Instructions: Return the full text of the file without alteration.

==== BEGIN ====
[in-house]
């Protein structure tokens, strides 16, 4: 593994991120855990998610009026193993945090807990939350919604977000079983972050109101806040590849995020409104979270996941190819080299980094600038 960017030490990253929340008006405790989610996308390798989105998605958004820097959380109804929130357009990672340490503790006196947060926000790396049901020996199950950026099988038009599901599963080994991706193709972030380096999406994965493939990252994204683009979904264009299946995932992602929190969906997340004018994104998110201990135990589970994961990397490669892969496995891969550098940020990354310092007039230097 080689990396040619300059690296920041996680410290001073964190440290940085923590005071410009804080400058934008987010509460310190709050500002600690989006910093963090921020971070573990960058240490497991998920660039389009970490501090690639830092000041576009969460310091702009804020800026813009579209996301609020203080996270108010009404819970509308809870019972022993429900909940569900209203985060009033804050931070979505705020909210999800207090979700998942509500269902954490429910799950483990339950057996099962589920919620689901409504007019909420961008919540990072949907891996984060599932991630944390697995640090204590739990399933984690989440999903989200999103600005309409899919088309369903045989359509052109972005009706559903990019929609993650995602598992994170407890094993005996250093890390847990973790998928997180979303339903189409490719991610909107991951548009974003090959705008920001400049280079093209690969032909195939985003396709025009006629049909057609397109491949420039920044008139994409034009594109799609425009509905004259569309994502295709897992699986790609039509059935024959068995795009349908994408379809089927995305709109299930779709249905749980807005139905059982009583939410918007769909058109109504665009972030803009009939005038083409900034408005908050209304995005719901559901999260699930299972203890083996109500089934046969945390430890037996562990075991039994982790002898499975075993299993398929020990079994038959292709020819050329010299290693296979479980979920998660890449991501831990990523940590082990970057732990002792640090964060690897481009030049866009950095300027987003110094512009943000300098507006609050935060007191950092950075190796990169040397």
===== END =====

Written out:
[in-house]
């Protein structure tokens, strides 16, 4: 593994991120855990998610009026193993945090807990939350919604977000079983972050109101806040590849995020409104979270996941190819080299980094600038 960017030490990253929340008006405790989610996308390798989105998605958004820097959380109804929130357009990672340490503790006196947060926000790396049901020996199950950026099988038009599901599963080994991706193709972030380096999406994965493939990252994204683009979904264009299946995932992602929190969906997340004018994104998110201990135990589970994961990397490669892969496995891969550098940020990354310092007039230097 080689990396040619300059690296920041996680410290001073964190440290940085923590005071410009804080400058934008987010509460310190709050500002600690989006910093963090921020971070573990960058240490497991998920660039389009970490501090690639830092000041576009969460310091702009804020800026813009579209996301609020203080996270108010009404819970509308809870019972022993429900909940569900209203985060009033804050931070979505705020909210999800207090979700998942509500269902954490429910799950483990339950057996099962589920919620689901409504007019909420961008919540990072949907891996984060599932991630944390697995640090204590739990399933984690989440999903989200999103600005309409899919088309369903045989359509052109972005009706559903990019929609993650995602598992994170407890094993005996250093890390847990973790998928997180979303339903189409490719991610909107991951548009974003090959705008920001400049280079093209690969032909195939985003396709025009006629049909057609397109491949420039920044008139994409034009594109799609425009509905004259569309994502295709897992699986790609039509059935024959068995795009349908994408379809089927995305709109299930779709249905749980807005139905059982009583939410918007769909058109109504665009972030803009009939005038083409900034408005908050209304995005719901559901999260699930299972203890083996109500089934046969945390430890037996562990075991039994982790002898499975075993299993398929020990079994038959292709020819050329010299290693296979479980979920998660890449991501831990990523940590082990970057732990002792640090964060690897481009030049866009950095300027987003110094512009943000300098507006609050935060007191950092950075190796990169040397």